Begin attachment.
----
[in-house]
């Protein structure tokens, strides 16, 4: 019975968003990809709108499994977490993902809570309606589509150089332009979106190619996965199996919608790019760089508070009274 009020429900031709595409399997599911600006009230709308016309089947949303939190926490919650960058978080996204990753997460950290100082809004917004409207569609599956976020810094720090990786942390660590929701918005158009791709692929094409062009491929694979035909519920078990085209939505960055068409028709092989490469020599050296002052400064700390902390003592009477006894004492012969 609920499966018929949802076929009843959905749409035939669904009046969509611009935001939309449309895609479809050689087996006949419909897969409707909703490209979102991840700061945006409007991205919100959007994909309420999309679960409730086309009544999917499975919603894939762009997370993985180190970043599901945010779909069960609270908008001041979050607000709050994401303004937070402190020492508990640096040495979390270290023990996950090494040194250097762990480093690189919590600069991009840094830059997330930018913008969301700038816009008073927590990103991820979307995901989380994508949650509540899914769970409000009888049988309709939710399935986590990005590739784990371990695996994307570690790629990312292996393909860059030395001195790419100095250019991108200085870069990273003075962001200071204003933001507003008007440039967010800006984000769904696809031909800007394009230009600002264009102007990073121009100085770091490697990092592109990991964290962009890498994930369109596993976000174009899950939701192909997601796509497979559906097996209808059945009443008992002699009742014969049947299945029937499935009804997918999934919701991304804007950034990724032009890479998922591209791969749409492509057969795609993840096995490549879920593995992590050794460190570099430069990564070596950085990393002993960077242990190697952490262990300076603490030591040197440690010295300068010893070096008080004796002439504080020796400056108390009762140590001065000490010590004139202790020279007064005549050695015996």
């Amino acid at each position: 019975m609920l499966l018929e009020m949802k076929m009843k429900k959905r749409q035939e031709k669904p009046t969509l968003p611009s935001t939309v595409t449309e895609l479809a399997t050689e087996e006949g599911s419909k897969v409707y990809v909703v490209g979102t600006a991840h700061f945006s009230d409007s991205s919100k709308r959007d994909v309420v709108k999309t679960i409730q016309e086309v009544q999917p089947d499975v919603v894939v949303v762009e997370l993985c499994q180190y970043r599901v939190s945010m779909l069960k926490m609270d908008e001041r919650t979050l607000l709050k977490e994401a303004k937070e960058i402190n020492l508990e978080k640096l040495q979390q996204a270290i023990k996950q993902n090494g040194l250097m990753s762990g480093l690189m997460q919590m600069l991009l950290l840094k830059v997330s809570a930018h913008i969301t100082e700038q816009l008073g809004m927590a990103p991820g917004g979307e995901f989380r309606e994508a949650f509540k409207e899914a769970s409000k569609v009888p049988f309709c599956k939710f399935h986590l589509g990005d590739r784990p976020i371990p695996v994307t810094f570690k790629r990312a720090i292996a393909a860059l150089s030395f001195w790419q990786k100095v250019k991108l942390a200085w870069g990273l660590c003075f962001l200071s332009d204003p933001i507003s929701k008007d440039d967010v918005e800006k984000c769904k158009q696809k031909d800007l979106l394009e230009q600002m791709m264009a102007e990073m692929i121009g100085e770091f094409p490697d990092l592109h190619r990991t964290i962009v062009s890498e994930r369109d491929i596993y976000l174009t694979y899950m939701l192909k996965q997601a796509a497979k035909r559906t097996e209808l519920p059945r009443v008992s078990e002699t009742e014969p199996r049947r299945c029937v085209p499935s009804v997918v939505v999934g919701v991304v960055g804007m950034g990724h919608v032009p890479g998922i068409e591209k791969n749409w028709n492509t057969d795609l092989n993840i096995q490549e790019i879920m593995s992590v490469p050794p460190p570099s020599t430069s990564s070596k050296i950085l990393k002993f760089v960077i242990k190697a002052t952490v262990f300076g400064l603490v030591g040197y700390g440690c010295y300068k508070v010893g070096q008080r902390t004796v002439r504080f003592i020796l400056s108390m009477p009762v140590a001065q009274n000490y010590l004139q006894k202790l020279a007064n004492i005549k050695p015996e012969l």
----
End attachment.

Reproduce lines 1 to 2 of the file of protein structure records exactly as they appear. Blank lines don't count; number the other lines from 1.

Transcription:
[in-house]
């Protein structure tokens, strides 16, 4: 019975968003990809709108499994977490993902809570309606589509150089332009979106190619996965199996919608790019760089508070009274 009020429900031709595409399997599911600006009230709308016309089947949303939190926490919650960058978080996204990753997460950290100082809004917004409207569609599956976020810094720090990786942390660590929701918005158009791709692929094409062009491929694979035909519920078990085209939505960055068409028709092989490469020599050296002052400064700390902390003592009477006894004492012969 609920499966018929949802076929009843959905749409035939669904009046969509611009935001939309449309895609479809050689087996006949419909897969409707909703490209979102991840700061945006409007991205919100959007994909309420999309679960409730086309009544999917499975919603894939762009997370993985180190970043599901945010779909069960609270908008001041979050607000709050994401303004937070402190020492508990640096040495979390270290023990996950090494040194250097762990480093690189919590600069991009840094830059997330930018913008969301700038816009008073927590990103991820979307995901989380994508949650509540899914769970409000009888049988309709939710399935986590990005590739784990371990695996994307570690790629990312292996393909860059030395001195790419100095250019991108200085870069990273003075962001200071204003933001507003008007440039967010800006984000769904696809031909800007394009230009600002264009102007990073121009100085770091490697990092592109990991964290962009890498994930369109596993976000174009899950939701192909997601796509497979559906097996209808059945009443008992002699009742014969049947299945029937499935009804997918999934919701991304804007950034990724032009890479998922591209791969749409492509057969795609993840096995490549879920593995992590050794460190570099430069990564070596950085990393002993960077242990190697952490262990300076603490030591040197440690010295300068010893070096008080004796002439504080020796400056108390009762140590001065000490010590004139202790020279007064005549050695015996």